Injury-accident reported on I-635

An injury-accident was reported at 12:30 p.m. April 13 on I-635 southbound near Gibbs Road.

Two vehicles were southbound on I-635 when a Plymouth Grand Voyager slowed for traffic, according to a Kansas Highway Patrol trooper’s report. The Grand Voyager was rear-ended by a Chevy Impala, according to the report.

The driver of the Impala, a 31-year-old resident of Garden City, Mo., was injured and taken to a hospital, according to the report. An 8-year-old boy in the car was not injured, the report stated.

The driver of the Grand Voyager, a 58-year-old man from Kansas City, Kan., was not injured, the report stated.

A simple toy goes a long way for KCK resident named Kindest Kansas Citian

by Mary Rupert
The Kindest Kansas Citian could be a motorcyclist living in Kansas City, Kan.

Michael Bergen was named a recipient of the Maxey Dupree Humanitarian Award to be presented during the annual Kindest Kansas Citian Awards ceremony sponsored by Synergy Services. Bergen was one of the top three of the 20 Kindest Kansas Citiians, recently selected from nearly 5,500 nominees, according to Synergy Services.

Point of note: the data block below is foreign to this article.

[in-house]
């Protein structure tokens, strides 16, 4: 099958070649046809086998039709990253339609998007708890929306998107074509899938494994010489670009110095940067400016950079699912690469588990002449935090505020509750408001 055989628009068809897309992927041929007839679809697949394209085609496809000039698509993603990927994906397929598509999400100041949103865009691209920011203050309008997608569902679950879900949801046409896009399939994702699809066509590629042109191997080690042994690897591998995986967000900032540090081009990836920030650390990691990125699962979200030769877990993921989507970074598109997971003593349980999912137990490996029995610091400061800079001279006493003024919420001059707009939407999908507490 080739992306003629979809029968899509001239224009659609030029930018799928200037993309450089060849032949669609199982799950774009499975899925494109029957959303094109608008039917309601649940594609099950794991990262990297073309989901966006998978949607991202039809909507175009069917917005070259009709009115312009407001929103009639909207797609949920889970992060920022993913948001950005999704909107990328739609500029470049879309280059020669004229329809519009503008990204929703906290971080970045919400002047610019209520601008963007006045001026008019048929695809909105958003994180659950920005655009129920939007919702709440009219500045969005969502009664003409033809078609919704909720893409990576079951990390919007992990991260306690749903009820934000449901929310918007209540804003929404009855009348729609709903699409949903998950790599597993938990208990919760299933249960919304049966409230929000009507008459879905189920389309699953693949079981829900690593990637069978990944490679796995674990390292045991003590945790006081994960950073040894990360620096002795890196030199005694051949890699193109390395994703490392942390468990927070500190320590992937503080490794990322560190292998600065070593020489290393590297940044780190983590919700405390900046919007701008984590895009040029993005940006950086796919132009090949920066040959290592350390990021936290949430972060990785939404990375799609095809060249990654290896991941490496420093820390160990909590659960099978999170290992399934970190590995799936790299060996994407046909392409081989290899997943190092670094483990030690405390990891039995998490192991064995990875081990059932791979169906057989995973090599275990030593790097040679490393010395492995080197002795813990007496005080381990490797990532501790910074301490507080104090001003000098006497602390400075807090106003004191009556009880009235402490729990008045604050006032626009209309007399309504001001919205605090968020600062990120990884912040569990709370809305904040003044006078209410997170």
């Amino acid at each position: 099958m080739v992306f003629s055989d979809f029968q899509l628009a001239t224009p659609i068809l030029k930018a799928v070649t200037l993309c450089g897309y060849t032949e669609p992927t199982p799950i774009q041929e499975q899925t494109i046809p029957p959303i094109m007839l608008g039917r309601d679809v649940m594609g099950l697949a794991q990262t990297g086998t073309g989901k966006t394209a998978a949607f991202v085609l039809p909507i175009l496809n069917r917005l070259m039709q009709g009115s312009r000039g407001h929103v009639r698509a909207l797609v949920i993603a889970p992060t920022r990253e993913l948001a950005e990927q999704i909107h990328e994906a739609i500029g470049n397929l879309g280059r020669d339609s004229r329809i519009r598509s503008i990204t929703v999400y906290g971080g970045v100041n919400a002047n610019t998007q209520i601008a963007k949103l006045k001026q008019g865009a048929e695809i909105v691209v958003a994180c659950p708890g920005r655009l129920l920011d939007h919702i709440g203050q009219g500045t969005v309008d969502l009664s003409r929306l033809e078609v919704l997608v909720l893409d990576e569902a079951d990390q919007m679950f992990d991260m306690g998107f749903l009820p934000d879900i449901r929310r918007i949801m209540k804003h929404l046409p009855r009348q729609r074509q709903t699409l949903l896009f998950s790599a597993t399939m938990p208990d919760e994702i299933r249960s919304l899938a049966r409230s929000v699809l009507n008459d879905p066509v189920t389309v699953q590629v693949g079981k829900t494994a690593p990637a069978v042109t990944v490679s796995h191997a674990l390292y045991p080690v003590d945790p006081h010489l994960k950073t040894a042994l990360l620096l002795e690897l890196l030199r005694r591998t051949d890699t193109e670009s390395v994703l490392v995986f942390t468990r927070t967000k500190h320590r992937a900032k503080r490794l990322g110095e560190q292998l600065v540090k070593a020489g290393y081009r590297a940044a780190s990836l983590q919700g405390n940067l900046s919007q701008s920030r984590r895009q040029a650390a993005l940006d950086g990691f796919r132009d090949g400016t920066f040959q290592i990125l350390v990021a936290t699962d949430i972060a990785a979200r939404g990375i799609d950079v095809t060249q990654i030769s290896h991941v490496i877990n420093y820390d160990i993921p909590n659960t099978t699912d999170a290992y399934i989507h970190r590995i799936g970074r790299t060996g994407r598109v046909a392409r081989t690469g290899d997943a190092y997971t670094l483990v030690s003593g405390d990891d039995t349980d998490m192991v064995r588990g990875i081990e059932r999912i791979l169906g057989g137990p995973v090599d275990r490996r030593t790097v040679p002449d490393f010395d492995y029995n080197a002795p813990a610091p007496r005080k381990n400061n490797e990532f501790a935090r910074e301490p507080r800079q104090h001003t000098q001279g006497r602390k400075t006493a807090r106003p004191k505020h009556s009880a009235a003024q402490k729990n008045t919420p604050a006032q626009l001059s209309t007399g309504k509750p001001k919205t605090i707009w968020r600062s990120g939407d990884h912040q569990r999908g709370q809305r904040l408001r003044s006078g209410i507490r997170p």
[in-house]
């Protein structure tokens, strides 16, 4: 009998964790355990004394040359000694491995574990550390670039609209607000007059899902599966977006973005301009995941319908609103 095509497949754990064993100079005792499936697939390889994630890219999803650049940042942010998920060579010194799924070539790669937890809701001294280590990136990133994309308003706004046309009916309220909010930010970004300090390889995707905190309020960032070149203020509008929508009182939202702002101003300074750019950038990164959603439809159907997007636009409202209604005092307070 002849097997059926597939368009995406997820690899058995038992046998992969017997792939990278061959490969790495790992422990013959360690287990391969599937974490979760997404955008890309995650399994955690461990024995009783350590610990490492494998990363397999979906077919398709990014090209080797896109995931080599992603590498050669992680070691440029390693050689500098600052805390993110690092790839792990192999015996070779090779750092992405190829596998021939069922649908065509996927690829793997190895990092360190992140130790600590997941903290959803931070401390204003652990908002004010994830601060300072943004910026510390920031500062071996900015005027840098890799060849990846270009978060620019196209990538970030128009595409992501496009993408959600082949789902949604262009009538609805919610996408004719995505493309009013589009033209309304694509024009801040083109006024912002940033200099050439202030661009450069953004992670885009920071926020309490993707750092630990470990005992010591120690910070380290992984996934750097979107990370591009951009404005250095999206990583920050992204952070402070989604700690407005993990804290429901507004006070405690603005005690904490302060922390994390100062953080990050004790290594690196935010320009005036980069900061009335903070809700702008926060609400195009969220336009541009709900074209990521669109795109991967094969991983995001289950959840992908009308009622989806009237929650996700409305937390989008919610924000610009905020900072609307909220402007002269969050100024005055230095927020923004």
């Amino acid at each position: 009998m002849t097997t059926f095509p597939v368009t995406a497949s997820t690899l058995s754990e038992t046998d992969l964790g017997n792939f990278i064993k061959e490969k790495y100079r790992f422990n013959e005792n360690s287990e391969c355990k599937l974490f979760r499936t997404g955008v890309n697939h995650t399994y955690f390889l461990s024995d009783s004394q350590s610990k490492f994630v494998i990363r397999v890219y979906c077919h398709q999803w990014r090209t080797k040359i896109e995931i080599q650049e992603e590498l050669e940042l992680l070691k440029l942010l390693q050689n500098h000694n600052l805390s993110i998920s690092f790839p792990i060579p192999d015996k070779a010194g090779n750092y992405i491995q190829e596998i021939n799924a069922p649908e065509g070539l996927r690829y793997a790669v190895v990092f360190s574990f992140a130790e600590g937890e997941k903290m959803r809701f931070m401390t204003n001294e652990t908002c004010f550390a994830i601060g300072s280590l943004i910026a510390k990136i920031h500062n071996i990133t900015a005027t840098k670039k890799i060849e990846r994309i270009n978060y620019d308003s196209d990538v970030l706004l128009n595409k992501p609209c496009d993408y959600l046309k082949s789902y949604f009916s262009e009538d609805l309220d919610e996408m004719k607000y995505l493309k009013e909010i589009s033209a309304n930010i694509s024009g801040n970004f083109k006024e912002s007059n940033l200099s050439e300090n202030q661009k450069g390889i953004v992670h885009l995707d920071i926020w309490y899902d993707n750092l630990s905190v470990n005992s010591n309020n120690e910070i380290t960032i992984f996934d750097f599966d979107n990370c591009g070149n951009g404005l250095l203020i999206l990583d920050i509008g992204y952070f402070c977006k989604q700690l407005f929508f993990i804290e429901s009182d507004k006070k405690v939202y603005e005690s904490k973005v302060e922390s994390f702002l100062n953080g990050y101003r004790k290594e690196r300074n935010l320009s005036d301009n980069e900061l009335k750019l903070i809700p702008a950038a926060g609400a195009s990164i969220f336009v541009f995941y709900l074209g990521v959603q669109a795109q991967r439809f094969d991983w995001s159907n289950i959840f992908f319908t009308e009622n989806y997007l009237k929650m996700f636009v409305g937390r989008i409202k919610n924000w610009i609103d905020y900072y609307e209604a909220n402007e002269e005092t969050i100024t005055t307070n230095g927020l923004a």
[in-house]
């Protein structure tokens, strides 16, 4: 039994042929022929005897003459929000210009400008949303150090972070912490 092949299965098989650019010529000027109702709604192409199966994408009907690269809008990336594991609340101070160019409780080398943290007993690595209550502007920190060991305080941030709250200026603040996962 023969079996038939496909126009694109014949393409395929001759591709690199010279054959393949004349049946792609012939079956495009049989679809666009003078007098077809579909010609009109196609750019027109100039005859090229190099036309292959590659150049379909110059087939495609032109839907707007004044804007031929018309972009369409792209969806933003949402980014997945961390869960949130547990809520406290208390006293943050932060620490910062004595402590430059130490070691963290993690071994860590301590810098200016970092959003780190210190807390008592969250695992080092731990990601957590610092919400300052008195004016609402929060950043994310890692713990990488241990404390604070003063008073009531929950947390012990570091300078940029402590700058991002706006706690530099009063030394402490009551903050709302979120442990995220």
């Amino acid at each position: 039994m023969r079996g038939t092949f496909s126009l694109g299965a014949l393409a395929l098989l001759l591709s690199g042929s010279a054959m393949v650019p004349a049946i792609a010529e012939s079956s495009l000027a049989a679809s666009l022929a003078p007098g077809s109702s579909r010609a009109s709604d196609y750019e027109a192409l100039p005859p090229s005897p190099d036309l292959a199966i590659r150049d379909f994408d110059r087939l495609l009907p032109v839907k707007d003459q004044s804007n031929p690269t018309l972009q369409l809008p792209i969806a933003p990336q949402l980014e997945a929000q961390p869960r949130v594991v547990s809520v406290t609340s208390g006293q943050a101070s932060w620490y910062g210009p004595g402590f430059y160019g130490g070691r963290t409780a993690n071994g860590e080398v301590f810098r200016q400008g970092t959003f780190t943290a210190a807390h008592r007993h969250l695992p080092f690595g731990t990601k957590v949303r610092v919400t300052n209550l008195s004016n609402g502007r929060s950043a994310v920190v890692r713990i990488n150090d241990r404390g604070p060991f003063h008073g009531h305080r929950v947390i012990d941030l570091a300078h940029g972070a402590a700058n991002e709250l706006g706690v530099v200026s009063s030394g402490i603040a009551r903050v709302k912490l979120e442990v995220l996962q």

Bergen, for many years, has been holding fundraisers and motorcycle runs that collect toys for needy children.

He founded an organization called Hands to Heart 21 years ago, and also founded Michael Bergen’s Night Train Run 18 years ago, with motorcycle runs in the spring and fall. “May 16 will be my 35th run,” Bergen said.

“It’s been very rewarding, very stressful,” Bergen said about his years of helping others. “The reward is unbelievable.”

The first time Bergen raised funds and collected toys for kids, he dropped off toys to 41 children in the Quindaro area. Last December, he and his helpers handed out more than 5,800 toys all over the region, including Wyandotte County, and as far away as Nebraska and Topeka, he said.

He said he’s been fortunate that his company, Exide Technologies, lets him take off work to drop off toys.

The winning nomination

Bergen was nominated for the Kindest Kansas Citian award by Caysi Campbell, a seventh-grader at Pleasant Ridge Middle School in Overland Park, Kan.

Campbell wrote in her nominating essay, “Michael is proof that it just takes a goal and a dream to inspire children and adults. It doesn’t matter who you are, where you come from, or what you wear if you have goodness in your heart, you can make a difference in this world to many people.”